How can I change the password for root user of MySQL to null -- meaning no password or '' -- from the MySQL command line client?

21 Answers 21


You can recover MySQL database server password with following five easy steps.

Step # 1: Stop the MySQL server process.

Step # 2: Start the MySQL (mysqld) server/daemon process with the --skip-grant-tables option so that it will not prompt for password.

Step # 3: Connect to mysql server as the root user.

Step # 4: Setup new mysql root account password i.e. reset mysql password.

Step # 5: Exit and restart the MySQL server.

Here are commands you need to type for each step (login as the root user):

Step # 1 : Stop mysql service

# /etc/init.d/mysql stop


Stopping MySQL database server: mysqld.

Step # 2: Start to MySQL server w/o password:

# mysqld_safe --skip-grant-tables &


[1] 5988
Starting mysqld daemon with databases from /var/lib/mysql
mysqld_safe[6025]: started

Step # 3: Connect to mysql server using mysql client:

# mysql -u root


Welcome to the MySQL monitor.  Commands end with ; or \g.
Your MySQL connection id is 1 to server version: 4.1.15-Debian_1-log
Type 'help;' or '\h' for help. Type '\c' to clear the buffer.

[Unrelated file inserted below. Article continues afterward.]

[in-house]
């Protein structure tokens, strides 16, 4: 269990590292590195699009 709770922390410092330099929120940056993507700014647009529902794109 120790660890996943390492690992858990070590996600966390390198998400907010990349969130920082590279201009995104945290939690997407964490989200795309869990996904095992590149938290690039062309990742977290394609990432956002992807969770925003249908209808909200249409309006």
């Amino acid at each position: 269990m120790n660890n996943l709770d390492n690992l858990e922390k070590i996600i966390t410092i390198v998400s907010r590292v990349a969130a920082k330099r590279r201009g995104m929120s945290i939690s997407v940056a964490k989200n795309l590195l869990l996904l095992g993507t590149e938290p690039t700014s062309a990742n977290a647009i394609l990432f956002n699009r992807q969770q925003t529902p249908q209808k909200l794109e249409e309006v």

Step # 4: Setup new MySQL root user password

mysql> use mysql;
mysql> update user set password=PASSWORD("NEW-ROOT-PASSWORD") where User='root';
mysql> flush privileges;
mysql> quit

Step # 5: Stop MySQL Server:

# /etc/init.d/mysql stop


Stopping MySQL database server: mysqld
STOPPING server from pid file /var/run/mysqld/mysqld.pid
mysqld_safe[6186]: ended
[1]+  Done                    mysqld_safe --skip-grant-tables

Step # 6: Start MySQL server and test it

# /etc/init.d/mysql start
# mysql      
ERROR 1045 (28000): Access denied for user 'root'@'localhost' (using password: NO) 
# mysql -u root -p

Source: http://www.cyberciti.biz/tips/recover-mysql-root-password.html

  • 24
    This link doesn't actually tell you how to set it to null, which is what the original post was about. – y0mbo Feb 10 '12 at 2:49
  • @y0mbo: Can't you just update user set password=PASSWORD("") where User='root';? – Vladislav Rastrusny Feb 10 '12 at 10:46
  • 3
    Step 1 and 2 are not necessary (the question doesn't say that the previous password was lost or forgotten), step 4 is wrong because the question asks how to set a blank password, it should be update user set password=PASSWORD('') where User='root'; if using MySQL 5.5.46 or newer and update user set password=null where User='root'; if using older versions. – mastazi Jan 19 '16 at 1:06
  • 1
    I come again a long time after this issue was created but with MariaDB 10.0.22 it does not work at all, either with "password=PASSWORD('')" or "password=null"... :( – Alex Rock Jan 24 '16 at 20:20
  • 5
    @DimitryK The password column is authentication_string in newer versions. – Kris Aug 30 '16 at 12:53

Worked for me and "5.7.11 MySQL Community Server":

use mysql;
update user set authentication_string=password(''), plugin='mysql_native_password' where user='root';